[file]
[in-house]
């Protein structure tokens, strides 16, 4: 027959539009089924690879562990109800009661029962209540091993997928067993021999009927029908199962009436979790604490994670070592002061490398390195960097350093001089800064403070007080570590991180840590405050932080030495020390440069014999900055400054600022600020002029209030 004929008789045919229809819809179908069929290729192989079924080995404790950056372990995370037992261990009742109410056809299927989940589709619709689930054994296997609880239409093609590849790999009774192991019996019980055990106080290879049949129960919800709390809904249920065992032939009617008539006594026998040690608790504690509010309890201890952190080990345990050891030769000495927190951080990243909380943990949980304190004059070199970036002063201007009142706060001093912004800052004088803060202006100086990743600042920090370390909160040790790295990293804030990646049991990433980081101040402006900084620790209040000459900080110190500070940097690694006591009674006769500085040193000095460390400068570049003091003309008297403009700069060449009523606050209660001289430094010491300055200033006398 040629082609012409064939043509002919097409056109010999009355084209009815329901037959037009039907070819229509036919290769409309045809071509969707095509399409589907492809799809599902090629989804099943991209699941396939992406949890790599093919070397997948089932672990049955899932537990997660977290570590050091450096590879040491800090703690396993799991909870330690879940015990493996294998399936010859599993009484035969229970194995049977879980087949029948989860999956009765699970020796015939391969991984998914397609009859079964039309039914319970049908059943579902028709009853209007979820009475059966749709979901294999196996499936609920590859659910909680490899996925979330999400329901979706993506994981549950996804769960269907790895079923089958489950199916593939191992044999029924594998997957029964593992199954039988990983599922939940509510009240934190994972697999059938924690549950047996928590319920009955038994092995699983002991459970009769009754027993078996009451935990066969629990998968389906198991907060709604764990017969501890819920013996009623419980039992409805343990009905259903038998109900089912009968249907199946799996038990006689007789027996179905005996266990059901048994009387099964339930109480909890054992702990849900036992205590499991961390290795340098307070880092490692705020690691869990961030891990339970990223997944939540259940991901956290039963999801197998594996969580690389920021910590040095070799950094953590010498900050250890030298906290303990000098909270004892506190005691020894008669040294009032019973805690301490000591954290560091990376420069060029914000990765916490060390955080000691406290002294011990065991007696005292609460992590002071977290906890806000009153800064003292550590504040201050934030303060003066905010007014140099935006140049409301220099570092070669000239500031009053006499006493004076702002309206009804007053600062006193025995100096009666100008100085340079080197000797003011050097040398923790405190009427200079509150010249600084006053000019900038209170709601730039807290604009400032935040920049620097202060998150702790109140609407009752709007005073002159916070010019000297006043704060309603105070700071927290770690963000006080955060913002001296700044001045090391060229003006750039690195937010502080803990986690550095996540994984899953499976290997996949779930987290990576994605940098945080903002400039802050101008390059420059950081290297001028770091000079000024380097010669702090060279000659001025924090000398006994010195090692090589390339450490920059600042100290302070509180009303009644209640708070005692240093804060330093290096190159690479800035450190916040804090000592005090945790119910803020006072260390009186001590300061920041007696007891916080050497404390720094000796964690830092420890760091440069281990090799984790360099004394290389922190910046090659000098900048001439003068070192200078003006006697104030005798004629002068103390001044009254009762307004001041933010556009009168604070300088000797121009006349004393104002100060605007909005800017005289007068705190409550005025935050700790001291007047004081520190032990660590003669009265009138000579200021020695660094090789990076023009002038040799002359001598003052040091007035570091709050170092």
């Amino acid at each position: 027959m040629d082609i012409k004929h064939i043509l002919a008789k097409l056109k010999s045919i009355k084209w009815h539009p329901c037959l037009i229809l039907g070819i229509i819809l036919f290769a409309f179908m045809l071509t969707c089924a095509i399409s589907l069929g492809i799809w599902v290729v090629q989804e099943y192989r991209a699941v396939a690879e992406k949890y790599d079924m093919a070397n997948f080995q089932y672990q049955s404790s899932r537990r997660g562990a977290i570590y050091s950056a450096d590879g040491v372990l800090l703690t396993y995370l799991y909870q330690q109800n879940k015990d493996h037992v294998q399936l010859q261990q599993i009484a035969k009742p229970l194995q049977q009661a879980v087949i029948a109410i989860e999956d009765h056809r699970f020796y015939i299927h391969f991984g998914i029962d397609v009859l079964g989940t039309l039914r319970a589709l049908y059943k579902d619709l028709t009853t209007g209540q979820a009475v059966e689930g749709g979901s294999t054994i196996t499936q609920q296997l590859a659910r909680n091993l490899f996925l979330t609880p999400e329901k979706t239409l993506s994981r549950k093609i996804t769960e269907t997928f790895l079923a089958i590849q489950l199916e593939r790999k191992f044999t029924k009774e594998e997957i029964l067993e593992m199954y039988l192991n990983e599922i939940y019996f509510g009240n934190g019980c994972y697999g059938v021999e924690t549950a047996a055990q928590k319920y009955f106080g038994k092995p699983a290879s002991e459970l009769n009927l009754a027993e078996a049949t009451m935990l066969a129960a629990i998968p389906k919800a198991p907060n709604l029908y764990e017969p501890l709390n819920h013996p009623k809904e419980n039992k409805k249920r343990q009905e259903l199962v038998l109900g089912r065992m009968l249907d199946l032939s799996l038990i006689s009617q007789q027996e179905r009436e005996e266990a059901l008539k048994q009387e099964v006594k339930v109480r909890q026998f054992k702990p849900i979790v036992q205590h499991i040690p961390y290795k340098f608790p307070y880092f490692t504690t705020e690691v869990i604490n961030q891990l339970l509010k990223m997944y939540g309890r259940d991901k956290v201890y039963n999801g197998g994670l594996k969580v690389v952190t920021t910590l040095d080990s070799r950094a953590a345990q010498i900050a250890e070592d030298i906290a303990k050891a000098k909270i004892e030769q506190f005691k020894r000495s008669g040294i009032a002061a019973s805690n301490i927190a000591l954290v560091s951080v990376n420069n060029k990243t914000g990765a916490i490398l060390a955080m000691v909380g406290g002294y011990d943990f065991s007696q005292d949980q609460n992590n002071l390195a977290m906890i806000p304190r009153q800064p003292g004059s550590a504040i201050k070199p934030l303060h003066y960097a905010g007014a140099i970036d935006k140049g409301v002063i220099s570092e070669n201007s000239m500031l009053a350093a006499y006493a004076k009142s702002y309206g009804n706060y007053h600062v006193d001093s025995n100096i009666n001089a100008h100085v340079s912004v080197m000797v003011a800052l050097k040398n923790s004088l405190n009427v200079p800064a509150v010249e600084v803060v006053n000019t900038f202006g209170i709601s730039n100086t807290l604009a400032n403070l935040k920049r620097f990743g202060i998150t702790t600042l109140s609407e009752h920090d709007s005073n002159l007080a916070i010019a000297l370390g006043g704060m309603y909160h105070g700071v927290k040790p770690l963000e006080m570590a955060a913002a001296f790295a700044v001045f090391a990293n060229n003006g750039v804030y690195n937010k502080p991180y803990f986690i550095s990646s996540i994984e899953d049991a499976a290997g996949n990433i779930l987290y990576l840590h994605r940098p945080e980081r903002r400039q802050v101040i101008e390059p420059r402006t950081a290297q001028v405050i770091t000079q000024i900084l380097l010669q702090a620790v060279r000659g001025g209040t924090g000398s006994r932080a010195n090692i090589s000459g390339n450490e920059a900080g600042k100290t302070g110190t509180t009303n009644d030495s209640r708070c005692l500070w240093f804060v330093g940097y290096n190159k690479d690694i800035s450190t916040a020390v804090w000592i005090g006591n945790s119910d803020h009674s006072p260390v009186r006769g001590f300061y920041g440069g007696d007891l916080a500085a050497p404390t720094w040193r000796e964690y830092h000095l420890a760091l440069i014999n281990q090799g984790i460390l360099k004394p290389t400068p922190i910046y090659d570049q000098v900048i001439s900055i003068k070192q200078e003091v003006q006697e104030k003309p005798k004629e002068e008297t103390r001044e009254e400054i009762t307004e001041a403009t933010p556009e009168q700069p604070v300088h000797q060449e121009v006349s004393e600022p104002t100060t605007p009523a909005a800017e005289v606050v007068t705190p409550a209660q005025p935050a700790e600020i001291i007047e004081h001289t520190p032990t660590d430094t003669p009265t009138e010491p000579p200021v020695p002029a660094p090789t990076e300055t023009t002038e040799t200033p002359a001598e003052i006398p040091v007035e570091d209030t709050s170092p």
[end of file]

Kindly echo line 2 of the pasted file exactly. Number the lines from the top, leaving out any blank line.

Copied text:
């Protein structure tokens, strides 16, 4: 027959539009089924690879562990109800009661029962209540091993997928067993021999009927029908199962009436979790604490994670070592002061490398390195960097350093001089800064403070007080570590991180840590405050932080030495020390440069014999900055400054600022600020002029209030 004929008789045919229809819809179908069929290729192989079924080995404790950056372990995370037992261990009742109410056809299927989940589709619709689930054994296997609880239409093609590849790999009774192991019996019980055990106080290879049949129960919800709390809904249920065992032939009617008539006594026998040690608790504690509010309890201890952190080990345990050891030769000495927190951080990243909380943990949980304190004059070199970036002063201007009142706060001093912004800052004088803060202006100086990743600042920090370390909160040790790295990293804030990646049991990433980081101040402006900084620790209040000459900080110190500070940097690694006591009674006769500085040193000095460390400068570049003091003309008297403009700069060449009523606050209660001289430094010491300055200033006398 040629082609012409064939043509002919097409056109010999009355084209009815329901037959037009039907070819229509036919290769409309045809071509969707095509399409589907492809799809599902090629989804099943991209699941396939992406949890790599093919070397997948089932672990049955899932537990997660977290570590050091450096590879040491800090703690396993799991909870330690879940015990493996294998399936010859599993009484035969229970194995049977879980087949029948989860999956009765699970020796015939391969991984998914397609009859079964039309039914319970049908059943579902028709009853209007979820009475059966749709979901294999196996499936609920590859659910909680490899996925979330999400329901979706993506994981549950996804769960269907790895079923089958489950199916593939191992044999029924594998997957029964593992199954039988990983599922939940509510009240934190994972697999059938924690549950047996928590319920009955038994092995699983002991459970009769009754027993078996009451935990066969629990998968389906198991907060709604764990017969501890819920013996009623419980039992409805343990009905259903038998109900089912009968249907199946799996038990006689007789027996179905005996266990059901048994009387099964339930109480909890054992702990849900036992205590499991961390290795340098307070880092490692705020690691869990961030891990339970990223997944939540259940991901956290039963999801197998594996969580690389920021910590040095070799950094953590010498900050250890030298906290303990000098909270004892506190005691020894008669040294009032019973805690301490000591954290560091990376420069060029914000990765916490060390955080000691406290002294011990065991007696005292609460992590002071977290906890806000009153800064003292550590504040201050934030303060003066905010007014140099935006140049409301220099570092070669000239500031009053006499006493004076702002309206009804007053600062006193025995100096009666100008100085340079080197000797003011050097040398923790405190009427200079509150010249600084006053000019900038209170709601730039807290604009400032935040920049620097202060998150702790109140609407009752709007005073002159916070010019000297006043704060309603105070700071927290770690963000006080955060913002001296700044001045090391060229003006750039690195937010502080803990986690550095996540994984899953499976290997996949779930987290990576994605940098945080903002400039802050101008390059420059950081290297001028770091000079000024380097010669702090060279000659001025924090000398006994010195090692090589390339450490920059600042100290302070509180009303009644209640708070005692240093804060330093290096190159690479800035450190916040804090000592005090945790119910803020006072260390009186001590300061920041007696007891916080050497404390720094000796964690830092420890760091440069281990090799984790360099004394290389922190910046090659000098900048001439003068070192200078003006006697104030005798004629002068103390001044009254009762307004001041933010556009009168604070300088000797121009006349004393104002100060605007909005800017005289007068705190409550005025935050700790001291007047004081520190032990660590003669009265009138000579200021020695660094090789990076023009002038040799002359001598003052040091007035570091709050170092």